The Online Parish Clerk sites may also assist although not every county is represented.

A number of parish registers have been published and you can locate them though book reseller sites such as Internet Archive, Google Books and UKBookWorld simply by searching the term parish registers plus county name.

A simple Google search is always worth trying too, as this may locate individuals who have transcribed parish registers and posted the results on their own websites.

If the above fail to produce results then look at the commercial pay-to-use sites to see if one of them has the particular set of records in their collection—Ancestry, FindMyPast, and The Genealogist are the leading sites with parish records. Sadly there is a lack of consistency as each company struggles to dominate the market resulting in the need to search all three sites. For example, the Lancashire Record Office has given its records to Ancestry apart from Oldham and Rochdale while the Manchester Records Office in the same county has placed its records with FindMyPast! Many libraries offer free access to Ancestry and it may be more appropriate to take advantage of this rather than purchase the material from this site.

The Society of Genealogists in London holds an extensive collection of parish registers and transcriptions. These are available online to members and include Boyd's Marriage Index, which has particularly good coverage in some of the counties. For non-members much of this material can be found at FindMyPast.

Lastly when all else fails you will need to access the record at the appropriate County Record Office. Some of these like Essex offer research services. To find out the services offered by County Record Offices go to Mark Howell’s informative site. (since closed use

Step 4
If the search of the selected parish fails then you need to repeat the search in the surrounding parishes. There are a number of ways to do this.

You can download a program called PacLoc that will do the task for you although it only lists about 14,000 parishes. An online version called Parish Finder will also do the same task.

A parish finder for England has a more complete listing of parishes but it is only available from Gould Genealogy. While it names the parishes and gives far more information on each one, it does not directly list surrounding parishes.

A vision of Britain though time has facilities to locate parishes and then look at maps that name adjacent parishes. Using maps can prove useful and noting roads, streams and ranges may suggest more likely adjacent parishes! The site also lists related websites that may prove useful.

Step 5
Record the source details—you should record enough detail so that anyone else can locate and verify the record. By citing sources you enable users to verify that the information given is supported by reliable sources, thus improving the credibility of your work. This means the citation needs to contain some basic elements. For the scholarly, there are a number of recognised formats available. Basically you should observe the following:
   • Book: author(s), book title, publisher, date of publication, and page number(s) if appropriate.
   • Journal: author(s), article title, journal title, date of publication, and page number(s).
   • Newspaper: author(s), article title, name of newspaper, section title and page number(s) if appropriate, and date of publication.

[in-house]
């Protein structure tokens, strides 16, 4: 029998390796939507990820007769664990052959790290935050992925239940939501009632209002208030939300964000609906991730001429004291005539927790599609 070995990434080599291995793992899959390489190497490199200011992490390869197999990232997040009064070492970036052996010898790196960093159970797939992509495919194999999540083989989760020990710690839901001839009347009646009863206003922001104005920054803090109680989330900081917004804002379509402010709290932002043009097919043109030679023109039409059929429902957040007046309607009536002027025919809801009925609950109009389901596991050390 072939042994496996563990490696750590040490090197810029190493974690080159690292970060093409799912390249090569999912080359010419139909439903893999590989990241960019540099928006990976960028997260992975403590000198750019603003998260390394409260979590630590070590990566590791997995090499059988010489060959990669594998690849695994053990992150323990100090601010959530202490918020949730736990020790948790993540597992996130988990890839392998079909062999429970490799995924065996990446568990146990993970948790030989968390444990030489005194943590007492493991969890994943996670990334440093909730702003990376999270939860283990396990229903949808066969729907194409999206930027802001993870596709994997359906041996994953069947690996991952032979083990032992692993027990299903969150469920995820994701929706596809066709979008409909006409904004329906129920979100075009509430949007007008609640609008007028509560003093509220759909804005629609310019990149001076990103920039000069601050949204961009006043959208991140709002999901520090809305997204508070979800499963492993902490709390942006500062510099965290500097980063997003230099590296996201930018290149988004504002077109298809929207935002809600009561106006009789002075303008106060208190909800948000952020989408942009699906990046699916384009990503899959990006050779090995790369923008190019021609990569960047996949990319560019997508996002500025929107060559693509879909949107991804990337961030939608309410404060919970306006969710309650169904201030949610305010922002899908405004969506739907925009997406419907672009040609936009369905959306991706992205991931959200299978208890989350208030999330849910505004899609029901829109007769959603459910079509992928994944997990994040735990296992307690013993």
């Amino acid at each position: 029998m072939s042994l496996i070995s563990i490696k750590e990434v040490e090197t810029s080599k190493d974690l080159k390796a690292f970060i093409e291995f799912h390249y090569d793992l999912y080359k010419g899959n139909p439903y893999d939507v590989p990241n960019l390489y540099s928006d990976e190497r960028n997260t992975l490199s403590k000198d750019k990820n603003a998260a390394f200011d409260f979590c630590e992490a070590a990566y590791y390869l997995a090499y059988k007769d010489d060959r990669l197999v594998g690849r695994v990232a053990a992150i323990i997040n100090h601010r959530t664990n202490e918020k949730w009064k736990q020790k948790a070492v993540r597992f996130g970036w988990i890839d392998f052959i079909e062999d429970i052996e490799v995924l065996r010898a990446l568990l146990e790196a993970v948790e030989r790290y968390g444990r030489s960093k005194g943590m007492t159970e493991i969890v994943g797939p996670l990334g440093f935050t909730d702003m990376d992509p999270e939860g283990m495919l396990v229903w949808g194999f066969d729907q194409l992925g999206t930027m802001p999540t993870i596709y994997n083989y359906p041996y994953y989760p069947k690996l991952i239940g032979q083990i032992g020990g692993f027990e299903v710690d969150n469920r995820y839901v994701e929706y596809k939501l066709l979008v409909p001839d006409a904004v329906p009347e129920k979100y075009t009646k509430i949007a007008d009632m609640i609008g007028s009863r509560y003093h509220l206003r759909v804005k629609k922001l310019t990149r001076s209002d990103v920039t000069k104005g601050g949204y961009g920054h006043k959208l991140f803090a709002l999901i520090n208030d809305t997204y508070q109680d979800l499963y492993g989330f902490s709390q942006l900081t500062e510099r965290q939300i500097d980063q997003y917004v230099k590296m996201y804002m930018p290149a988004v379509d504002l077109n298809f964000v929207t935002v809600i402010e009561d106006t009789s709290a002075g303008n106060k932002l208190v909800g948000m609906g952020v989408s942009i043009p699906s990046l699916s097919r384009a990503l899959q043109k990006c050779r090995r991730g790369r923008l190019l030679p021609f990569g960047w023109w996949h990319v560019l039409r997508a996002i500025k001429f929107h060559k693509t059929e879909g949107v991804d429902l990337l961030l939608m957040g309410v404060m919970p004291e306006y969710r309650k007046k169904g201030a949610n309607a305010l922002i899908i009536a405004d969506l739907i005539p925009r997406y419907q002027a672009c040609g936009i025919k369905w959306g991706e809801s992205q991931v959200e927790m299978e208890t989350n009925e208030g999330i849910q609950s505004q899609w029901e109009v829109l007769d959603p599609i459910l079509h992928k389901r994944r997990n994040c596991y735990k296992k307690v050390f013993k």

• Web site: author(s), article and publication title where appropriate, as well as a URL, and a date when the site was accessed.
   • Interview: name of interviewee, interview title and date of interview.

Step 6
Use the information—evaluate what you have found. Did you find the information that you were looking for? Is that information complete? Does it conflict with other information you already have?

Consider this scenario: All of William JONES’ sons are likely to name one of their sons for their father, producing several William JONES all about the same age! Working from the present into the past could easily see you working up the wrong line! In this case the error will only persist for one generation of the paternal line but the maternal line will be totally incorrect.

Simple 21st century logic should not be your guide. Use logic appropriate to the period and place. For example, today it would extremely unlikely that there would be two surviving children with the same name in the same family—not so in past times in some regions.

Unfortunately when we find the record that we've been searching for we may drop our guard, and forget to assess the information critically. There is nothing worse than identifying a wrong ancestor because every step you take from then on is likely to be wrong too! This becomes even more critical with common names. Remember, seemingly uncommon names can be quite common in specific places! This becomes even more crucial when using online records simply because you may not be accessing the full range of records. Just because you've only found one baptism or one marriage that fits doesn't mean that you've found the only one that fits. Again understanding coverage of records is vital.

Proving material located to be wrong is just as important as proving it to be correct!

Querying the record is the most important step in research and the most neglected!

Step 7
Record the new information—only now can you confidently add the record to your collection. Even at this late stage you need to be aware that some information may crop up later that requires you to rethink this whole process!

While parish records of the Church of England have been the subject of this newsletter, they are not the only Anglican parish records that may feature your ancestor. Moreover they are not the only denomination that kept records, albeit they are the most widespread. There were also other agencies maintaining records that may be found in county record offices or The National Archives.

This article has been about just one aspect of the paper chase and that is just one half of a successful research program. The other is linking up with other researchers who share the same ancestors and working as a cooperative team.